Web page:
New York Cares Day Murals
for PS75, the “Emily Dickinson School”
New York Cares was founded by a group of friends who wanted to take action against serious social issues that faced NYC in the late 1980s. Finding few options to help, they created their own organization to address the problems from the ground up.
New York Cares is now the city’s largest volunteer organization, running volunteer programs for 1,200 nonprofits, city agencies and public schools. More than 53,000 people volunteer a bit of their time, keeping programs running year-round for more than 400,000 community members. Thanks to a great infrastructure and the generosity of so many people, New York Cares actually makes it easy for busy New Yorkers to do a little something to benefit their community and environment (thereby making it a nicer place for themselves, too) - on their own schedule! Even if it’s only a couple of hours every few months, a volunteer never leaves feeling their time was wasted – and thanks to great leadership, one does not have to be particularly skilled, in most instances, to be extremely useful.
New York Cares Day is their biggest volunteer day (and a critical fundraiser), mobilizing around 7,000 volunteers to help spruce up area schools, giving the students, faculty and staff a place to be proud of, and one that is conducive to learning and skill-building. Along with cleaning and restoration, this year over 111 murals were painted, all in one day, to bring creative inspiration and hope to the schools as well.
I linked up with PS75 on the Upper West Side of Manhattan to design murals for their Teacher’s Lounge and Nurse’s Office. The school serves a diverse demographic, providing education to students who live in “door man” buildings, shelters, and everything in-between. Now in their fifth consecutive year of budget cuts (at the cost of ten faculty members, among many other things), I felt PS75 could use a touch of Zepeda magic…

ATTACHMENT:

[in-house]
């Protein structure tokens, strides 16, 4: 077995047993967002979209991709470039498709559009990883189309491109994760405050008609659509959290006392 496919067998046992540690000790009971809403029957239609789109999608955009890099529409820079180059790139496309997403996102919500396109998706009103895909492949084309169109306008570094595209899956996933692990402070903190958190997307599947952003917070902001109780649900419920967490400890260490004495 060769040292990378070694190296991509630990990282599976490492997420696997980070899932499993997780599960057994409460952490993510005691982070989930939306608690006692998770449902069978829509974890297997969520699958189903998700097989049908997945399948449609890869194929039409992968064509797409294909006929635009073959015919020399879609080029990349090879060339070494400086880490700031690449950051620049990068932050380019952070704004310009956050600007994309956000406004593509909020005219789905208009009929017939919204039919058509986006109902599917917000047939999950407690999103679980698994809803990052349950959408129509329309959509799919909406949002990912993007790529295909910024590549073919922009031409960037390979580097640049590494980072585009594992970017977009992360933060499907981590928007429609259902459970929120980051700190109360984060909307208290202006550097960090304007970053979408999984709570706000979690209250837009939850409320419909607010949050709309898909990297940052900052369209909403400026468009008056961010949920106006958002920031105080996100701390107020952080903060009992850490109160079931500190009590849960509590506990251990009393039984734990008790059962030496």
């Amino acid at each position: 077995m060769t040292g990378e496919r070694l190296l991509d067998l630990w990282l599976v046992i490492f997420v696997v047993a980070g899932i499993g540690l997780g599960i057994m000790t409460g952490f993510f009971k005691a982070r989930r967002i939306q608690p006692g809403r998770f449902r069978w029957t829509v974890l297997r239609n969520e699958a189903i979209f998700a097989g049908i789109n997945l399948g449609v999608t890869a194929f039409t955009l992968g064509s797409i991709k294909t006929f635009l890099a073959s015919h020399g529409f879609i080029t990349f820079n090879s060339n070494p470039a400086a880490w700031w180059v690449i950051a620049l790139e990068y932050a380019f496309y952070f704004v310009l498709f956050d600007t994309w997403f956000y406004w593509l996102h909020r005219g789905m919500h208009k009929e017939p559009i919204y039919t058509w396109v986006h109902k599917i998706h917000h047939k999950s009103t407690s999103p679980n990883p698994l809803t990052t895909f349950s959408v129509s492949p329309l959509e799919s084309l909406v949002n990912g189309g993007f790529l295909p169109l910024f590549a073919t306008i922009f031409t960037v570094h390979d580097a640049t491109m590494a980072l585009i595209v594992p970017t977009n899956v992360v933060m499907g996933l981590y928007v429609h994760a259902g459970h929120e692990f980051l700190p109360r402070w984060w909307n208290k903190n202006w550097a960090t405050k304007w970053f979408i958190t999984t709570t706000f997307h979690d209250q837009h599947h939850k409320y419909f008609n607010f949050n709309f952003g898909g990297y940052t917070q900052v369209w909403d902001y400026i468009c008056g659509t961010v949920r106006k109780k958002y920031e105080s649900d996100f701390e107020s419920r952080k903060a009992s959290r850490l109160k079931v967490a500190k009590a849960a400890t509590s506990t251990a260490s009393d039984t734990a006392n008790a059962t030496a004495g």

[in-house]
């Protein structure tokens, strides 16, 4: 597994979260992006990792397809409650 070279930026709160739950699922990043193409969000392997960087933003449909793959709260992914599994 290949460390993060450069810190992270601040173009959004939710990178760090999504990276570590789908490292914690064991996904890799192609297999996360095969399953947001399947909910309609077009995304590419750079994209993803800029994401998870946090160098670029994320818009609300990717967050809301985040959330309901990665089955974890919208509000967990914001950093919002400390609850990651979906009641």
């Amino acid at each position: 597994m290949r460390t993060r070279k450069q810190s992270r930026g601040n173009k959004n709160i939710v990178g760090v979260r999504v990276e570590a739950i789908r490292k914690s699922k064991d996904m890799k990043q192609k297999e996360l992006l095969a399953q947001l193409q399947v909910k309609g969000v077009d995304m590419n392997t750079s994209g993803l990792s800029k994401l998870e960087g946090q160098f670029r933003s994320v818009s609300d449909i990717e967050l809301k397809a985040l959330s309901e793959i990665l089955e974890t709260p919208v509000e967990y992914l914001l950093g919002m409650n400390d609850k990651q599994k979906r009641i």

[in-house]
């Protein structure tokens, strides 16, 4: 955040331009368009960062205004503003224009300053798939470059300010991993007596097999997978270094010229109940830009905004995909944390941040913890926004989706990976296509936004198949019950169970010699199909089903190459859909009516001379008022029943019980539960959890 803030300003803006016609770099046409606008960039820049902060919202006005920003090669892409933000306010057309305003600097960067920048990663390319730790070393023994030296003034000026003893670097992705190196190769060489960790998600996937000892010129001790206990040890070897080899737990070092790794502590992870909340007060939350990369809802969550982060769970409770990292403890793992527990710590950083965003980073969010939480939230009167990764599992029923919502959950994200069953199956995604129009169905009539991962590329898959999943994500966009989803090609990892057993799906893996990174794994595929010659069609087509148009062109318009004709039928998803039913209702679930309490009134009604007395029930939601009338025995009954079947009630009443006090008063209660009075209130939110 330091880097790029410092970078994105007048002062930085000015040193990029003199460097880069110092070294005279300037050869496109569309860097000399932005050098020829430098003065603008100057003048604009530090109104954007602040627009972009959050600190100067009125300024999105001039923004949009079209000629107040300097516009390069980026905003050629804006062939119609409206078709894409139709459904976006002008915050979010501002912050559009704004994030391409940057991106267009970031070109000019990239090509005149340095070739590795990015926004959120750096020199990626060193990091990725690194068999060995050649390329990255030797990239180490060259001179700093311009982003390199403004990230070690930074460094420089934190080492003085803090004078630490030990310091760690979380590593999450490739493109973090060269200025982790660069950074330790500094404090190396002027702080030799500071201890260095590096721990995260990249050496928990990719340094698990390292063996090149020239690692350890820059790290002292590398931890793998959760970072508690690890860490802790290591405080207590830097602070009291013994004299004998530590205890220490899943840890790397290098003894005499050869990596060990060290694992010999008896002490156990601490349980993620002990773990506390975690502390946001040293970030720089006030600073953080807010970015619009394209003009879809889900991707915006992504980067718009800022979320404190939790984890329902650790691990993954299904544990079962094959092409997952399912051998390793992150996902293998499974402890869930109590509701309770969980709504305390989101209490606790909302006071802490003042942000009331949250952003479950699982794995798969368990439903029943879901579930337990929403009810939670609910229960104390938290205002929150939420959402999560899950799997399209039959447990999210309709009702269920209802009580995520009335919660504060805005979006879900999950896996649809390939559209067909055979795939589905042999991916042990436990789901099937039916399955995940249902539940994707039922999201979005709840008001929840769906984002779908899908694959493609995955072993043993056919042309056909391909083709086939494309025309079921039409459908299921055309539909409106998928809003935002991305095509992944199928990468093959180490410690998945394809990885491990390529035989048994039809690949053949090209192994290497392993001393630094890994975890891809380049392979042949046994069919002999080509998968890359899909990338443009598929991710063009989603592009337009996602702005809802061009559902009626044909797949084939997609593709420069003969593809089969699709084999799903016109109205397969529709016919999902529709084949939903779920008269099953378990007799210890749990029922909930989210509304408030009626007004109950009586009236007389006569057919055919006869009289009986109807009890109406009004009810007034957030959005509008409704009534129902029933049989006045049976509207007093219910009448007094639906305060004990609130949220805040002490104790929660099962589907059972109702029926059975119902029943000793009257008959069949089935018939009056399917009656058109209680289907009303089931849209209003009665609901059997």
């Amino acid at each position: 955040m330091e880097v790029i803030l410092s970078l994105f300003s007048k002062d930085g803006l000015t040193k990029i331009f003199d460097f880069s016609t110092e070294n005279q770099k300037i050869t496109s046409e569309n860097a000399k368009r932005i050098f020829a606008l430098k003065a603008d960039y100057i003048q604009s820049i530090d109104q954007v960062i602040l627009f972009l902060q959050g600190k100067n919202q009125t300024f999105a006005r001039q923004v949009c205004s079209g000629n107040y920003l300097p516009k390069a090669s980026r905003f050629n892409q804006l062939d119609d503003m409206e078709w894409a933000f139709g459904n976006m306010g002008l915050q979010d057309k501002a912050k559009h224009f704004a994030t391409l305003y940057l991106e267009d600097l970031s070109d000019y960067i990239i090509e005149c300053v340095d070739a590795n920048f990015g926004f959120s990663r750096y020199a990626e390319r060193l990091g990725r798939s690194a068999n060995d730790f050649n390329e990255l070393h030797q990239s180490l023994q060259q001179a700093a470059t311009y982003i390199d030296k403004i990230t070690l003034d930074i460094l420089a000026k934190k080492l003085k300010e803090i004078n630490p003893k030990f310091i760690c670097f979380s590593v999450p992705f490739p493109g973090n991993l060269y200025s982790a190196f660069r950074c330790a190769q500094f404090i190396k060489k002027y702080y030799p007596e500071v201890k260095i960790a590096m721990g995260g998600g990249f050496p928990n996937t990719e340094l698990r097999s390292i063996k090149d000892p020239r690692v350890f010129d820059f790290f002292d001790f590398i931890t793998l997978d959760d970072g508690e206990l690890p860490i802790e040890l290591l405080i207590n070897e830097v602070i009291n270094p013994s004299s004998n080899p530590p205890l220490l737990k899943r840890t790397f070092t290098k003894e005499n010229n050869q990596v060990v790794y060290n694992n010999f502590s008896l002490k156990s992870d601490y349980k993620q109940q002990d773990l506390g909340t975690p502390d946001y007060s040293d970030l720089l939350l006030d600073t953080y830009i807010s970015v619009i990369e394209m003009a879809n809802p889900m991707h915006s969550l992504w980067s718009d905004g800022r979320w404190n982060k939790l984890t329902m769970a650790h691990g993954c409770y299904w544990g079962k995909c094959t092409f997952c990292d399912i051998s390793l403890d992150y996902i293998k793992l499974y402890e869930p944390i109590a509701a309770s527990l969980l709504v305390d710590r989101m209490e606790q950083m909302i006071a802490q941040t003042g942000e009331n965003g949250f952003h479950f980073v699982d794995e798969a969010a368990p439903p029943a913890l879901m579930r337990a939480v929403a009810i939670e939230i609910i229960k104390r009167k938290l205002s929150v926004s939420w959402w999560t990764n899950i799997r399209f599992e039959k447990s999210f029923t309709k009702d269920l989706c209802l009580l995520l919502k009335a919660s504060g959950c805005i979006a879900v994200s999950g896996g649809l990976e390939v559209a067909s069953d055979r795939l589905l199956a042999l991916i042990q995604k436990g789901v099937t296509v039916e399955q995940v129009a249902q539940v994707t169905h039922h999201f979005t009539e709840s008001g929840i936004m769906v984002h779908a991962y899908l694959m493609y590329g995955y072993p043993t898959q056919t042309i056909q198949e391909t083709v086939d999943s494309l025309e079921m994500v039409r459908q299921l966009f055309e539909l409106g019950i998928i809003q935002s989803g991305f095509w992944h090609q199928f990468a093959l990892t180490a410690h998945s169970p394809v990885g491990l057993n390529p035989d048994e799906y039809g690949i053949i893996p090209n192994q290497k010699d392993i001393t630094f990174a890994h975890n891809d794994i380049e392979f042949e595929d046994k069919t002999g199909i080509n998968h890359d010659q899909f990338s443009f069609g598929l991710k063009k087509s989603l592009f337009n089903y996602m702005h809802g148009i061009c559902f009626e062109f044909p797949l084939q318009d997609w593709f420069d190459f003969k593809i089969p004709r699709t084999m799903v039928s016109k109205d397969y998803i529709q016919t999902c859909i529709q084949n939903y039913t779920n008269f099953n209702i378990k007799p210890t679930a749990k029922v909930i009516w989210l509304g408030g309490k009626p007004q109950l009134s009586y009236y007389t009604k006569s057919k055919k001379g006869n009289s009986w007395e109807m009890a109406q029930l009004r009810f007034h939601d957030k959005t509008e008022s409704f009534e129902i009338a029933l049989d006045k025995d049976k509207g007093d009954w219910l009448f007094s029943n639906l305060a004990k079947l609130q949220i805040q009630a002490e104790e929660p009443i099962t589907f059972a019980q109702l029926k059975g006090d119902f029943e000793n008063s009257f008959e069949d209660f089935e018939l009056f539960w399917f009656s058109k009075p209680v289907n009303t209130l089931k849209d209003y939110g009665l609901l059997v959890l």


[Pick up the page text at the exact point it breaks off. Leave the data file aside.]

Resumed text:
This is a view of the Teacher’s Lounge wall that was allocated for a mural. Don’t let that window fool you – the door leads to a classroom, and the room has no other windows, and no exterior exposure. This is where the faculty and staff eat, and if they had time, would come to momentarily take a step back from the throng of students, parents, and bureaucrats they deal with day in and day out. According to one staff member, this room was once used as an interrogation room in the television series Law & Order, after which not much more than a couple of tables and chairs were installed before it was christened the “Teacher’s Lounge”. (If the room appears at all bright and cheerful, it is most likely due to the camera flash and photo editing software…)
Given that we would only have a little over four hours to actually complete the murals (we needed a timed permit to clean up the school), I came in beforehand and primed the walls and drew rough sketches on them as an outline for the other volunteers.
I split my team into two groups, and whiles others stripped fences and cleaned restrooms, we quickly set to work on our transformations. Delegates from Morgan Stanley and Liberty International Underwriters who claimed to have little artistic experience deftly executed my design, using only left-over Department of Education industrial paint and brushes (a far cry from my luscious oil paints).
It was interesting to see the noticeable imprint of my artistic style on a piece that was completed in large part by other people. Perhaps it’s time for me to bring some assistants into my operation full-time to free me up for other things…
The Nurse’s Office Lobby also has no exterior windows, so I thought I’d bring a little sun in.
A talented young crew from the Rudolf Steiner School threw on some tunes and got right down to it!
A big accomplishment for such a short amount of time.
Over one million dollars worth of service put into NYC area schools in one day. What would our children’s future look like if we did this once a month?
Thanks to Jennifer Zunt, Ryan Nucum, Lauren Rothschild , and all of my volunteer painters for making it possible!
For more mural information, contact the artist.